Calling for the overthrow of the government of President Nicolas Maduro is a new and extremely serious development in the US’s longstanding strategy of aggression towards Venezuela, writes KEN LIVINGSTONE.
IN recent weeks, we have all seen how the US has been ramping up its “regime change” strategy towards Venezuela, both directly and through its right-wing proxies in the country and the region.
The thrust of the US strategy is to delegitimise the presidency of Nicolas Maduro and secure a transition to a new government led by Juan Guaido, who they and their supporters internationally have claimed is now Venezuela’s president, against all the norms of international law.
In reality the US is backing a coup in Venezuela, aimed at taking back control of its vast oil resources.
It is worth restating that Maduro won last year’s presidential election with 68 per cent of the vote, with some opposition parties taking part and others choosing to boycott of their own accord. International observers including representatives from the Council of Electoral Experts from Latin America (CEELA) confirmed the reliability of Venezuela’s election system.
Five days before Maduro’s swearing-in for his second term on January 10, the US State Department issued a statement attacking what it termed the “corrupt and authoritarian Maduro regime.” It went on to declare that “the National Assembly is the only legitimate and last remaining democratically elected institution that truly represents the will of the Venezuelan people.”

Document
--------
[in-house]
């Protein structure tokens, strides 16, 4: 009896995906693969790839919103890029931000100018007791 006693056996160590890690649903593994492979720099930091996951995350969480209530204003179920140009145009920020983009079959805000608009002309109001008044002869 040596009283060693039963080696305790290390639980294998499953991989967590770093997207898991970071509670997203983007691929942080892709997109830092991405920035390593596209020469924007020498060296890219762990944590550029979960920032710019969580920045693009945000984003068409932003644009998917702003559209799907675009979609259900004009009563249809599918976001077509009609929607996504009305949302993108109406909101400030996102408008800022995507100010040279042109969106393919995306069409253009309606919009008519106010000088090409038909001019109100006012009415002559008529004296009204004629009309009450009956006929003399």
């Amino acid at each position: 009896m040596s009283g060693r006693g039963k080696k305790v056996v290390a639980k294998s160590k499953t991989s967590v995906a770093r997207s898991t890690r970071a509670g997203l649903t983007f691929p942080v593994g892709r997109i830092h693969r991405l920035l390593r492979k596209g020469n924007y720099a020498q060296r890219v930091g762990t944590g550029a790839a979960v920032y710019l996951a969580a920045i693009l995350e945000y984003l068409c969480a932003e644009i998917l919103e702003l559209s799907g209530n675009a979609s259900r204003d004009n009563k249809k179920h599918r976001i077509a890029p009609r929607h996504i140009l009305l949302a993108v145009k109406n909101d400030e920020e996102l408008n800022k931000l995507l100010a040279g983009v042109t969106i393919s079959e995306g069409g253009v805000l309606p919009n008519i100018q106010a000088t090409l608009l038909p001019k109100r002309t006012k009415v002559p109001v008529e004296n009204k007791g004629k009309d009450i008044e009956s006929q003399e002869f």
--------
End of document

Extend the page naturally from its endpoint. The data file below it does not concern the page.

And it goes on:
The day after the inauguration, Juan Guaido, the National Assembly’s new president, refused to recognise Maduro as the new President of Venezuela. Instead, he offered himself as interim president, and since then US aggression and intervention has stepped up each day.
A slew of public statements from the Trump administration followed this move to prepare the ground for “regime change.”
US Secretary of State Mike Pompeo told reporters that “the Maduro regime is illegitimate and the United States will work diligently to restore a real democracy to that country.”
US National Security Adviser John Bolton praised Guaido’s “courageous decision” in saying “Maduro does not legitimately hold the country’s presidency.”
The US then further ramped up the pressure on Venezuela even further, by backing Guaido’s call for people to take part in a right-wing opposition demonstration on January 23.
On the day before (January 22), US Vice-President Mike Pence speaking “on behalf of President Trump” made an impassioned appeal to Venezuelans to come out onto the streets on January 23 to protest against the government of President Maduro.
Then on January 23 itself the Trump administration recognised Guaido as president, in a move clearly aimed at provoking regime change and perhaps a coup.
Brazil, now led by the far-right President Jair Bolsonaro, has also recognized Guaido as have other close US allies, including the UK, and now it also seems the EU and major EU powers.
This US intervention is a clear and flagrant violation of international law and an unacceptable interference into the affairs of a sovereign nation.